(American, 1853 - 1911)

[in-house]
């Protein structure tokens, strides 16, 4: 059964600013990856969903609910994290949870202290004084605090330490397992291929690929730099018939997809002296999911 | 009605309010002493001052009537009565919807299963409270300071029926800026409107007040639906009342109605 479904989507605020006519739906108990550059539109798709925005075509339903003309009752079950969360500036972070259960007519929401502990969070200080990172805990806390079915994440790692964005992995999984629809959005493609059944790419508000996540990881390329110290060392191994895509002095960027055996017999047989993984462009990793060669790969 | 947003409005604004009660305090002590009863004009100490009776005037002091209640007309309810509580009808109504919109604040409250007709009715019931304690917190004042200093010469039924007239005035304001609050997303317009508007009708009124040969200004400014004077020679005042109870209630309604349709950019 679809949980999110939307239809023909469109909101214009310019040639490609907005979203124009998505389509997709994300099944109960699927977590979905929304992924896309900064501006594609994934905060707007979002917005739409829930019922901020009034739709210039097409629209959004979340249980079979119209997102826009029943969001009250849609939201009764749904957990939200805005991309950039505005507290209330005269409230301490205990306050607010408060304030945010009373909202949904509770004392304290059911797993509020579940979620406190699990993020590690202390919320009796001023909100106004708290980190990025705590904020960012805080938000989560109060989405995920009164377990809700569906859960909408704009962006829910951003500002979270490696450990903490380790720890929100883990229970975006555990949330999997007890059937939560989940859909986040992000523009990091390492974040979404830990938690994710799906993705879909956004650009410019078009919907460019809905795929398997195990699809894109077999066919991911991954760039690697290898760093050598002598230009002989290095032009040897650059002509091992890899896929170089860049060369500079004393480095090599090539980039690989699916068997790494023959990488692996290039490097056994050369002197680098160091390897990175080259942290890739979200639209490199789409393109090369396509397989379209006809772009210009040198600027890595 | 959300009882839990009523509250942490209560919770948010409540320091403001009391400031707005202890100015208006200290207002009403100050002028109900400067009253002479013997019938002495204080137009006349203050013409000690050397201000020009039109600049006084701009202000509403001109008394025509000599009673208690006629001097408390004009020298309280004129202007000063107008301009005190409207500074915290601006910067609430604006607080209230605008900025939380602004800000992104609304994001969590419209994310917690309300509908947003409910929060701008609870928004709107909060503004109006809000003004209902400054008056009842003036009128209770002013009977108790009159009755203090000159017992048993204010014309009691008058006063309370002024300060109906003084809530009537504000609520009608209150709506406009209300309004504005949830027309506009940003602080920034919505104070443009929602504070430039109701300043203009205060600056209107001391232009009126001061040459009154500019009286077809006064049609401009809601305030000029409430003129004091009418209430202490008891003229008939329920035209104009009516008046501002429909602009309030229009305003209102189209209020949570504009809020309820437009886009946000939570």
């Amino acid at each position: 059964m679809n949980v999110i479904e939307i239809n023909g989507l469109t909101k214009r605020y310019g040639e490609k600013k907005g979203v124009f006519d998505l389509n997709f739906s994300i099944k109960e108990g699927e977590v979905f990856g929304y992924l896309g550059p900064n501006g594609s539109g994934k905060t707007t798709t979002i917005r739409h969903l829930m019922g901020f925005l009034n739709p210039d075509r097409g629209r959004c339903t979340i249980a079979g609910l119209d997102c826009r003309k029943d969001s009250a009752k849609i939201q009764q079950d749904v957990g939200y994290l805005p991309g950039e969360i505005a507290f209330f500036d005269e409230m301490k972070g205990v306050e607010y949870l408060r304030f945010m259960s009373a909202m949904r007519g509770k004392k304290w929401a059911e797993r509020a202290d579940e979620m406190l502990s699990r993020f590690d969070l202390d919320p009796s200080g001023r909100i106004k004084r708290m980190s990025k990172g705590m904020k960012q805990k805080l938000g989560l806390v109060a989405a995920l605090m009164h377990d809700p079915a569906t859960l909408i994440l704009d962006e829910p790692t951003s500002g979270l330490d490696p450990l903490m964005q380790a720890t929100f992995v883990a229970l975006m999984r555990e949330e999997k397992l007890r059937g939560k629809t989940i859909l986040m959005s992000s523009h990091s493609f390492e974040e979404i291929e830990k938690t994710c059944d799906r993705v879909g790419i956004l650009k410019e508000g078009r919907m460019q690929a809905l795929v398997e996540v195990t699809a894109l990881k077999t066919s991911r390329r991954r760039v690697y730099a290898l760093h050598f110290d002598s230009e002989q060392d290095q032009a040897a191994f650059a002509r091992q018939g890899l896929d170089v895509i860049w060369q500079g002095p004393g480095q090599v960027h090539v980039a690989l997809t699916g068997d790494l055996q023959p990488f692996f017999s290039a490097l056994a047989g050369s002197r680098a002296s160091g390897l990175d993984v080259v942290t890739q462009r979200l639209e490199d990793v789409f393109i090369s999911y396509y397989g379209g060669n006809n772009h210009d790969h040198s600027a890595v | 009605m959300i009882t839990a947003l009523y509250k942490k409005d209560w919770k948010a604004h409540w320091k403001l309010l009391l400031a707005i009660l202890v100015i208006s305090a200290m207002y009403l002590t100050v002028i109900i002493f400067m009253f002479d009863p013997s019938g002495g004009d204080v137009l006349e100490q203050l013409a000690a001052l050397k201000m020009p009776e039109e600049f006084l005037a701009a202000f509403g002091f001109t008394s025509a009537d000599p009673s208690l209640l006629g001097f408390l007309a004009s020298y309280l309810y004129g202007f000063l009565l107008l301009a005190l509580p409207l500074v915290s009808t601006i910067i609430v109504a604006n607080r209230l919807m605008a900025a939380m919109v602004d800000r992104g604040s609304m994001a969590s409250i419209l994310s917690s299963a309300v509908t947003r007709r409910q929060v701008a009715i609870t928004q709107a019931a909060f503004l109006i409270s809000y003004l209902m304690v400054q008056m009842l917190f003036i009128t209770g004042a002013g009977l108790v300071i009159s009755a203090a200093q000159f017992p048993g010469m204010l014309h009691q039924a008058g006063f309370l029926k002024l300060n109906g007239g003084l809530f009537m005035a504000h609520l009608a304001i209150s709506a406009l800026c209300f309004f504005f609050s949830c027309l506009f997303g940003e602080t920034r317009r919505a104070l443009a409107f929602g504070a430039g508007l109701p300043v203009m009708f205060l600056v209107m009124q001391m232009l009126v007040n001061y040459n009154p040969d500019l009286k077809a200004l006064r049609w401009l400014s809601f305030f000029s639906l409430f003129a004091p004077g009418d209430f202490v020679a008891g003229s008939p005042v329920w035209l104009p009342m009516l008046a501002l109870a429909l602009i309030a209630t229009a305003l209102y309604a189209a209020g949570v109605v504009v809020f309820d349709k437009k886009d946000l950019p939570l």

Born in Wilmington, Delaware, in 1853, Howard Pyle commuted to Philadelphia to study art with F. A. van der Wielen (n.d.) while still working in his father’s leather business. When Scribner’s Monthly Magazine first published one of his illustrations in 1876, Pyle moved to New York, where most of the magazines that would publish his work were based. There he continued his training at the Art Students League. In 1880 Pyle returned to Wilmington, and in 1894 he started teaching illustration at the newly founded Drexel Institute of Art, Science, and Industry (now Drexel University) in Philadelphia. The Drexel Institute gave selected students scholarships to work with Pyle at his summer studio in Chadds Ford, Pennsylvania, near Wilmington. In 1900 he built a studio on Franklin Street in Wilmington and confined his teaching to Wilmington and Chadds Ford. His most celebrated students were Frank Schoonover (1877-1972) and Newell Convers Wyeth (1882-1945), leaders of what came to be known as the Brandywine School. The influence of these artists was international and went beyond illustration, largely because of the fame of the paintings of N. C. Wyeth’s son Andrew (born 1917) and his grandson Jamie (born 1946). Howard Pyle died suddenly in Florence, Italy, in 1911.